I spent this past month working with a new client who is developing an innovative gel spring system that can be built into shoe insoles, bicycle seat pads, chair cushions and numerous other applications. My task was to show a shoe insert in use by creating a 3D model of a sneaker that closely resembled an actual shoe used in their existing live video footage, then overlaying my model with the footage, zooming in and looking inside the shoe and seeing the gel springs in action, while rotating the camera around the sneaker. Simple enough, you say? Oh no, not ever. With 3D, all my favorite projects challenge me to learn new techniques and solutions, and this was no exception.
Most uses of transparency involve fading out a front or outer wall of the model to let the viewer look at the parts and processes happening inside. The camera doesn’t move, only the active model parts move. Like all good magic, that leaves lots of places to hide “trick” things outside of view. However, this model used a moving camera revolving around the shoe as it, the foot, and the insole liner begin to fade and reveal the insole and springs in action. With multiple objects all semi-transparent, and changing their relative positions as the camera revolves around them, it was tricky making sure the transparency remained constant. It took many hours of technical correcting and tweaking to get the final video clip. Then there were those damn toes. If even one or two frames of the animation have several toes’ edges overlapping at odd angles, the result is a momentary flicker in the final movie. We can’t have that. I learned new ways to light and control the models, and the movie turned out great, and clearly showed the time and effort that went into it.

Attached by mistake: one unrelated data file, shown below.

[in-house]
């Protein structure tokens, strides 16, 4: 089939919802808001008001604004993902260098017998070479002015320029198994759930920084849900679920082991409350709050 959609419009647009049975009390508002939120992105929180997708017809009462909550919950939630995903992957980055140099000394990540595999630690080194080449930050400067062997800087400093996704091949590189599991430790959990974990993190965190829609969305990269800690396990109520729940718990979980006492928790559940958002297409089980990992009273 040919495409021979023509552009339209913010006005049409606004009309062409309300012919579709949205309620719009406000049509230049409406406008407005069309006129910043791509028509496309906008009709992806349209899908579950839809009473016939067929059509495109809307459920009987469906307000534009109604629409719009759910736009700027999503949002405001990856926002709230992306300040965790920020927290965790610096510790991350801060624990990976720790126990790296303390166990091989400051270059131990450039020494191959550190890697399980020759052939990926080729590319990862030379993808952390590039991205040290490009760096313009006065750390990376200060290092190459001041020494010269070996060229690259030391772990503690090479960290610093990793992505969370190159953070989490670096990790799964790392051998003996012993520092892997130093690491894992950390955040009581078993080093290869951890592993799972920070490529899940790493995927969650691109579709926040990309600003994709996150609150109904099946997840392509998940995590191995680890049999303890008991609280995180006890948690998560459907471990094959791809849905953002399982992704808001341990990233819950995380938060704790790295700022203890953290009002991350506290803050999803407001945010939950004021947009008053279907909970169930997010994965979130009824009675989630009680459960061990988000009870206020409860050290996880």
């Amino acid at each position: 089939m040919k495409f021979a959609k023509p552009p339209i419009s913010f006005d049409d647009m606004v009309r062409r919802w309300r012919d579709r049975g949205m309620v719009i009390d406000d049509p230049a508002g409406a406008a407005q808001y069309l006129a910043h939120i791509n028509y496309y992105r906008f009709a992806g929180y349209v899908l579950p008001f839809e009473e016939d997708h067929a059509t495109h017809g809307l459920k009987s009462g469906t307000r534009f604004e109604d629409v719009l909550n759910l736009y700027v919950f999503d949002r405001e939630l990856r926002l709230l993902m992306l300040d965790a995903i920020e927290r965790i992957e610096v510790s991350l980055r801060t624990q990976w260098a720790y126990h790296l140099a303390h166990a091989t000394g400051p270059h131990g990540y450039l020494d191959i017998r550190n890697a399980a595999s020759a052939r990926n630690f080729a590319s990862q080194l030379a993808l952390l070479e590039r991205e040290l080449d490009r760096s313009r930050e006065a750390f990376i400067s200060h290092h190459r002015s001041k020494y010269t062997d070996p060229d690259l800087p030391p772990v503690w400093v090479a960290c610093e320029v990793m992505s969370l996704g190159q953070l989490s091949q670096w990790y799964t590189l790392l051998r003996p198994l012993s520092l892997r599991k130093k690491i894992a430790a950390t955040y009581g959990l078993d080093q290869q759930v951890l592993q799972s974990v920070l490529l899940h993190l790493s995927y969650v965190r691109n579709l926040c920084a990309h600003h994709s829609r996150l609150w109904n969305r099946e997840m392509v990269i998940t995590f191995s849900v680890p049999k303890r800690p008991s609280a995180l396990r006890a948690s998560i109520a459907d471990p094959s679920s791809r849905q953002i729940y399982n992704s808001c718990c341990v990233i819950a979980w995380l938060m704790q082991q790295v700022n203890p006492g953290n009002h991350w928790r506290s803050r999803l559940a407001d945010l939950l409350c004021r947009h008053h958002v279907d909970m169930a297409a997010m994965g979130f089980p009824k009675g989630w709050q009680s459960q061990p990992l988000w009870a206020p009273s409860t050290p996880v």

The second 3D model I made for the gel springs insole was an open-toe sandal. There was really no need to do the same level of trick animation again for this demo, since the sneaker animation already told most of the story. So, the sandal demo became a sort of exploded view animation in reverse, showing each component being applied to the sole, including the foot, and the light changing as the model becomes part of an environment. To do this, I made only eight high-resolution renders with the model, one for each component and one for the final lighting change, all in the same position. Then in post production (After Effects), I put them all on top of each other as layers and faded them together, one at a time for a blended animation effect. It’s not full animation, but it’s definitely animated, and much easier for adding descriptive text as the static layers change. A quick and easy solution to the storytelling.
For the first solution, you get true 3D and the full sense of being inside the scene with the functioning experience. For the second animation, the product is static and the sense of motion comes from layers progressively materializing to show the product components and how they relate to the sandal and foot. So, 450 frames for the first animation, 8 frames for the second one. Complex or simple. The story will determine the best path to look within.Share this: